I'm more worried about the carry trade and its potential for creating distortions. If those distortions are dealt with near-term, then I think the pain would be marginal. If we wait a year to do anything about it, then I'm very concerned. I don't think circumstances warrant a hike right now per se, but I want to see the Fed acknowledge the risk. And I need more than just Fisher and Plosser talking about it (by the way, neither are voting FOMC members currently). I want to hear everyone discuss the risk. They can't ignore the fact that excess money creation can flow places other than consumer goods, and therefore monetary stimulus can cause asset inflation.

For what its worth, I think the Fed considers bringing down their balance sheet as a bigger priority than altering rates. This is my impression from taking the mosaic of Fed interviews and speeches I've heard in the last couple months. That view reiterates the idea that short-term rates remain low for a long time, but it brings into question what happens to other assets, especially long-term Treasuries. The Fed bought 23.5% of Treasuries issued in 2009. In 2010, it is projected that the budget deficit will ease somewhat, but it will still be sharply negative. I think Treasury issuance rises. So with out the Fed buying, don't intermediate-term rates almost have to rise?

Wednesday, November 04, 2009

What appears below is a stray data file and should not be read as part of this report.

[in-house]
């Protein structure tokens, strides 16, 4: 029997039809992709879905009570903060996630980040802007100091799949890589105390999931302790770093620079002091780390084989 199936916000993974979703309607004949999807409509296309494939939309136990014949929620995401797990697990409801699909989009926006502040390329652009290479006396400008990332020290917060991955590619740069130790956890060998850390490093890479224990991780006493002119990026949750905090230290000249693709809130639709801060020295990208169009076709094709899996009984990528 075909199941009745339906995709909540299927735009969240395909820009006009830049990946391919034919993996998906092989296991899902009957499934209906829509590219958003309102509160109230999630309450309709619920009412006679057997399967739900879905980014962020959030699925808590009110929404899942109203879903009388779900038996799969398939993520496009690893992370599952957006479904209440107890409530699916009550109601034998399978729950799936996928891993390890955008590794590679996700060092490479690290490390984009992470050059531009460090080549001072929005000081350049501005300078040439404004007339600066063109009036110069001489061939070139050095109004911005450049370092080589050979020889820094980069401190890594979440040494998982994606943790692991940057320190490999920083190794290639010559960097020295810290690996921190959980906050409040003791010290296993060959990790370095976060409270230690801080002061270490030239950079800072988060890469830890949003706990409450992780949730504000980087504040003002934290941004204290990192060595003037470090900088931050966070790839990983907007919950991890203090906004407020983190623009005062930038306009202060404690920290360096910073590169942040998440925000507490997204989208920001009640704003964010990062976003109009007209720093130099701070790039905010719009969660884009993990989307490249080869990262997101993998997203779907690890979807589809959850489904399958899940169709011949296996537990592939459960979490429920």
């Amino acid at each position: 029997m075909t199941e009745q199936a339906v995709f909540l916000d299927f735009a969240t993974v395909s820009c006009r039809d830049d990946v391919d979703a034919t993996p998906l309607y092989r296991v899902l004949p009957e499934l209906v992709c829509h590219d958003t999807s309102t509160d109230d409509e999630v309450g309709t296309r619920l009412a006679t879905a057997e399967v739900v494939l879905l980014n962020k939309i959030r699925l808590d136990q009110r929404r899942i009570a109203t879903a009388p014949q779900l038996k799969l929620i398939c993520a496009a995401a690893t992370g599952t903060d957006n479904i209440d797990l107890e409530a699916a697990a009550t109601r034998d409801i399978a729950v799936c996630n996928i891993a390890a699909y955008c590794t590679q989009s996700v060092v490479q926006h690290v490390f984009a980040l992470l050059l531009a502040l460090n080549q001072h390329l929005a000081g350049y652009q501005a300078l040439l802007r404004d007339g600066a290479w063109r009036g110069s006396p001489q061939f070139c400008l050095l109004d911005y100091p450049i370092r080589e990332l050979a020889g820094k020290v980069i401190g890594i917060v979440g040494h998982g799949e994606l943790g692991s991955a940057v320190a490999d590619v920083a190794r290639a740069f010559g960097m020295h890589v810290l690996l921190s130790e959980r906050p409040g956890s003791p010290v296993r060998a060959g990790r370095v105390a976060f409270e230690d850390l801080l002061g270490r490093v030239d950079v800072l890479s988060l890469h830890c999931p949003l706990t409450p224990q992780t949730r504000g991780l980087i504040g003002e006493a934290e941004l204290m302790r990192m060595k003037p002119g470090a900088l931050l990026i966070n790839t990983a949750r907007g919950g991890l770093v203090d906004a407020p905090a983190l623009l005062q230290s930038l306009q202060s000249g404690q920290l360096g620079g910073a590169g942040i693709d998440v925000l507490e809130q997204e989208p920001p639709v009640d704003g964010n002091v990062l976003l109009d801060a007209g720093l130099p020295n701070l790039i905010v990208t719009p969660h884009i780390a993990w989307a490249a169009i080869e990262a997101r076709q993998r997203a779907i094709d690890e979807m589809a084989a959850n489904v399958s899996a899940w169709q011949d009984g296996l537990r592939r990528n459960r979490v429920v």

New Polls: Sounds like a dictatorship

I posted two new polls. One serious, one not so serious. We got horrible turnout on the last poll (Q: Best quote for the current stock market... most popular answer: "They've gone to plaid!"). First new poll is on when the Fed finally hikes. Just want to know your opinion on the very first hike.

Second poll is on the best pairing of a CNBC personality cast as a Star Wars character.

1) Charlie Gasparino as Greedo. High opinion of himself but ultimately not a very important character.

2) Rick Santelli as Salacious Crumb. Kind of funny but everything that comes out of his mouth is just noise.

3) Bob Passani as Moff Jerjerrod. Promised Darth Vader that the Second Death Star would be operational on schedule when he knew full well that he needed higher employment figures.

4) Mark Haines as Sio Bibble. Sour old man. Where are the chancellors ambassadors? Communication interruption must mean invasion! Bartiromo gets all the good interviews... blah blah blah...

Tuesday, November 03, 2009

Financial Regulation: How would you have it work?

Yesterday myself and several other financial bloggers got the chance to meet with several senior Treasury officials, including the Secretary himself. It was a fascinating experience and I have to admit, it was just plain cool to be within the bowels of power like that.

I am also on record as saying that Geithner was a good choice for Treasury secretary. We needed continuity as the bailout process was on-going. Geithner knew exactly where the bodies were buried in a way that other choices, such as Summers or Goolsbee wouldn't have. I have since come to view Geithner as a pragmatist, which I appreciate in anyone elected from the other party. And truth be told, a lot of the Treasury department's plans are working. I can't deny that. I panned the stress tests when they happened, but I can't deny that it worked. It created confidence where there was none. Say what you want about whether or not banks are still in trouble, I'm not terribly confident, but we're sure a lot better off today than January 19.